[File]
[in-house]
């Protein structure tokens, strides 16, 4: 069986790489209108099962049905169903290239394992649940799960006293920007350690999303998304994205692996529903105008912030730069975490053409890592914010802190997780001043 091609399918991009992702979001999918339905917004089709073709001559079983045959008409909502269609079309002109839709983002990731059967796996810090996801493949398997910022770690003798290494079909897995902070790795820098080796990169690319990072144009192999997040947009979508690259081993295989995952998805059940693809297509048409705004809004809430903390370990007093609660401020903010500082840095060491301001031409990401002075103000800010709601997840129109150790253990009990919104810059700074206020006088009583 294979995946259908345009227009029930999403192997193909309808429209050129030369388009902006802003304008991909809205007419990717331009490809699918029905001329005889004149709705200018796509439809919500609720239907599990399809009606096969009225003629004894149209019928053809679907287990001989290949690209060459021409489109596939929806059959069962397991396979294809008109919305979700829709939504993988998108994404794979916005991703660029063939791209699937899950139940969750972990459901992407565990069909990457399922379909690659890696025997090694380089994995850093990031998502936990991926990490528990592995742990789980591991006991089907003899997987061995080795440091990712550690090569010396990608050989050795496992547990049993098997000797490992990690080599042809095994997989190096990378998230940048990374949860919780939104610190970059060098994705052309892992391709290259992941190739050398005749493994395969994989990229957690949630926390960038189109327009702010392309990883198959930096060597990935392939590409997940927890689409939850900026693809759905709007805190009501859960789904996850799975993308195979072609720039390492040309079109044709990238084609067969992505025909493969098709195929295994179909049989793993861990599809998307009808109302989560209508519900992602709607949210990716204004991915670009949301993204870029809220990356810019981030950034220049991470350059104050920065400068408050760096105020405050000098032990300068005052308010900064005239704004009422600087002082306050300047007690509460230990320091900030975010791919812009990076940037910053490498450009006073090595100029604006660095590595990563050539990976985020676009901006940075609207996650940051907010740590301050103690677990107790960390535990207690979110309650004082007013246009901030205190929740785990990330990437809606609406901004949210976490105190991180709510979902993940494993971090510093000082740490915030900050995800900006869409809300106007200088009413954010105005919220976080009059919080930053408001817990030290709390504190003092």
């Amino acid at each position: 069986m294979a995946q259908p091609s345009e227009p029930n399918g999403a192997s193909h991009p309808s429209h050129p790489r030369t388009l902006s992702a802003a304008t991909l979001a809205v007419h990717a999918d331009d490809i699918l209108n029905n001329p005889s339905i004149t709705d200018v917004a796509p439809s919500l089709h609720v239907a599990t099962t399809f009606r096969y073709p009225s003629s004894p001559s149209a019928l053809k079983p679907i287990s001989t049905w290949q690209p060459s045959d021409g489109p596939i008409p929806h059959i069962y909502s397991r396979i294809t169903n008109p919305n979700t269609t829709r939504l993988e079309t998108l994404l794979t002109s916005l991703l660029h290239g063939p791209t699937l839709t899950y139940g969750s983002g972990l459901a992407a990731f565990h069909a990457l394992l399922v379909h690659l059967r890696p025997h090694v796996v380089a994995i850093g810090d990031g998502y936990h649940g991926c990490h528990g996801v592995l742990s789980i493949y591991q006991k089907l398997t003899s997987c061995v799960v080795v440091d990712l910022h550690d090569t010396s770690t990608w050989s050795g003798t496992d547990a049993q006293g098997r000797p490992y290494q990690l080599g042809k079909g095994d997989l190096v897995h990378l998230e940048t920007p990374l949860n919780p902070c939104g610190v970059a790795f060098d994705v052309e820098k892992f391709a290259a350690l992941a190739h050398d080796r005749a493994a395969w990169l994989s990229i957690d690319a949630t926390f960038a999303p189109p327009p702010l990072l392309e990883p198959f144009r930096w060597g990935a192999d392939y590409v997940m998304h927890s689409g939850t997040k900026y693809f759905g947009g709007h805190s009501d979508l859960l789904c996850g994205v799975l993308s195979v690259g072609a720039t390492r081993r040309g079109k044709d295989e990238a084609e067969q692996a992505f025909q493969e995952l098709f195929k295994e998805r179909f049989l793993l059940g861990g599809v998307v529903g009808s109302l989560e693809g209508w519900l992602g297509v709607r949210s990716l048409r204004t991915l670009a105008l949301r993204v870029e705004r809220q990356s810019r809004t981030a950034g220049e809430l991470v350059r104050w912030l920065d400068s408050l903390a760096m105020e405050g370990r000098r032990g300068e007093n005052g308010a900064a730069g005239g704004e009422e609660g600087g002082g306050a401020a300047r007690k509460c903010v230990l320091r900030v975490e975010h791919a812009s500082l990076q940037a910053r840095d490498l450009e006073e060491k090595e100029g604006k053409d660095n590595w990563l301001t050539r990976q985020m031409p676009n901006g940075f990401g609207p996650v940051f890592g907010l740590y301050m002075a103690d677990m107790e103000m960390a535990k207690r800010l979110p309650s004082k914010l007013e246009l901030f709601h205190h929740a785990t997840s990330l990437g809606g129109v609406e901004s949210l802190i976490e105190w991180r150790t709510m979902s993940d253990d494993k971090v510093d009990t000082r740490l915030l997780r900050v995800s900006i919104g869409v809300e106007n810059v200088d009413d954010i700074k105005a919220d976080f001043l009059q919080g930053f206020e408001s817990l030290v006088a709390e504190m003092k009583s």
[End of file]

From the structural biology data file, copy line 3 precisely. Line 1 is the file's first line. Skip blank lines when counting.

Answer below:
């Amino acid at each position: 069986m294979a995946q259908p091609s345009e227009p029930n399918g999403a192997s193909h991009p309808s429209h050129p790489r030369t388009l902006s992702a802003a304008t991909l979001a809205v007419h990717a999918d331009d490809i699918l209108n029905n001329p005889s339905i004149t709705d200018v917004a796509p439809s919500l089709h609720v239907a599990t099962t399809f009606r096969y073709p009225s003629s004894p001559s149209a019928l053809k079983p679907i287990s001989t049905w290949q690209p060459s045959d021409g489109p596939i008409p929806h059959i069962y909502s397991r396979i294809t169903n008109p919305n979700t269609t829709r939504l993988e079309t998108l994404l794979t002109s916005l991703l660029h290239g063939p791209t699937l839709t899950y139940g969750s983002g972990l459901a992407a990731f565990h069909a990457l394992l399922v379909h690659l059967r890696p025997h090694v796996v380089a994995i850093g810090d990031g998502y936990h649940g991926c990490h528990g996801v592995l742990s789980i493949y591991q006991k089907l398997t003899s997987c061995v799960v080795v440091d990712l910022h550690d090569t010396s770690t990608w050989s050795g003798t496992d547990a049993q006293g098997r000797p490992y290494q990690l080599g042809k079909g095994d997989l190096v897995h990378l998230e940048t920007p990374l949860n919780p902070c939104g610190v970059a790795f060098d994705v052309e820098k892992f391709a290259a350690l992941a190739h050398d080796r005749a493994a395969w990169l994989s990229i957690d690319a949630t926390f960038a999303p189109p327009p702010l990072l392309e990883p198959f144009r930096w060597g990935a192999d392939y590409v997940m998304h927890s689409g939850t997040k900026y693809f759905g947009g709007h805190s009501d979508l859960l789904c996850g994205v799975l993308s195979v690259g072609a720039t390492r081993r040309g079109k044709d295989e990238a084609e067969q692996a992505f025909q493969e995952l098709f195929k295994e998805r179909f049989l793993l059940g861990g599809v998307v529903g009808s109302l989560e693809g209508w519900l992602g297509v709607r949210s990716l048409r204004t991915l670009a105008l949301r993204v870029e705004r809220q990356s810019r809004t981030a950034g220049e809430l991470v350059r104050w912030l920065d400068s408050l903390a760096m105020e405050g370990r000098r032990g300068e007093n005052g308010a900064a730069g005239g704004e009422e609660g600087g002082g306050a401020a300047r007690k509460c903010v230990l320091r900030v975490e975010h791919a812009s500082l990076q940037a910053r840095d490498l450009e006073e060491k090595e100029g604006k053409d660095n590595w990563l301001t050539r990976q985020m031409p676009n901006g940075f990401g609207p996650v940051f890592g907010l740590y301050m002075a103690d677990m107790e103000m960390a535990k207690r800010l979110p309650s004082k914010l007013e246009l901030f709601h205190h929740a785990t997840s990330l990437g809606g129109v609406e901004s949210l802190i976490e105190w991180r150790t709510m979902s993940d253990d494993k971090v510093d009990t000082r740490l915030l997780r900050v995800s900006i919104g869409v809300e106007n810059v200088d009413d954010i700074k105005a919220d976080f001043l009059q919080g930053f206020e408001s817990l030290v006088a709390e504190m003092k009583s």